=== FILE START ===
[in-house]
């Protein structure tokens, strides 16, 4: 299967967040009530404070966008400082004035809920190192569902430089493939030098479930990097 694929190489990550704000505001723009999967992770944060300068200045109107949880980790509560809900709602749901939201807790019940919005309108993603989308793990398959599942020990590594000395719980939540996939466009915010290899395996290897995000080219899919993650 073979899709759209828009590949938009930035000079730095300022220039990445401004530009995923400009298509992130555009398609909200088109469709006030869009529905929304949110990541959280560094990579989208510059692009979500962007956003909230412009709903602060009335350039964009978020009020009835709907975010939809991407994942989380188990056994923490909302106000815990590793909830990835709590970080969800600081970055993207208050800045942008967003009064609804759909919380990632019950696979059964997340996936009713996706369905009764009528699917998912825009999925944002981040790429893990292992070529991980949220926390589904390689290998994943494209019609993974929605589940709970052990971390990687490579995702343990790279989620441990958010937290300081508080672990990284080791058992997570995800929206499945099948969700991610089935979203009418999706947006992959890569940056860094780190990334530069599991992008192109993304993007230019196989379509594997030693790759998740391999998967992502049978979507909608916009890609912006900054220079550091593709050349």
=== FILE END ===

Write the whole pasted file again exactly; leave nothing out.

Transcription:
[in-house]
């Protein structure tokens, strides 16, 4: 299967967040009530404070966008400082004035809920190192569902430089493939030098479930990097 694929190489990550704000505001723009999967992770944060300068200045109107949880980790509560809900709602749901939201807790019940919005309108993603989308793990398959599942020990590594000395719980939540996939466009915010290899395996290897995000080219899919993650 073979899709759209828009590949938009930035000079730095300022220039990445401004530009995923400009298509992130555009398609909200088109469709006030869009529905929304949110990541959280560094990579989208510059692009979500962007956003909230412009709903602060009335350039964009978020009020009835709907975010939809991407994942989380188990056994923490909302106000815990590793909830990835709590970080969800600081970055993207208050800045942008967003009064609804759909919380990632019950696979059964997340996936009713996706369905009764009528699917998912825009999925944002981040790429893990292992070529991980949220926390589904390689290998994943494209019609993974929605589940709970052990971390990687490579995702343990790279989620441990958010937290300081508080672990990284080791058992997570995800929206499945099948969700991610089935979203009418999706947006992959890569940056860094780190990334530069599991992008192109993304993007230019196989379509594997030693790759998740391999998967992502049978979507909608916009890609912006900054220079550091593709050349």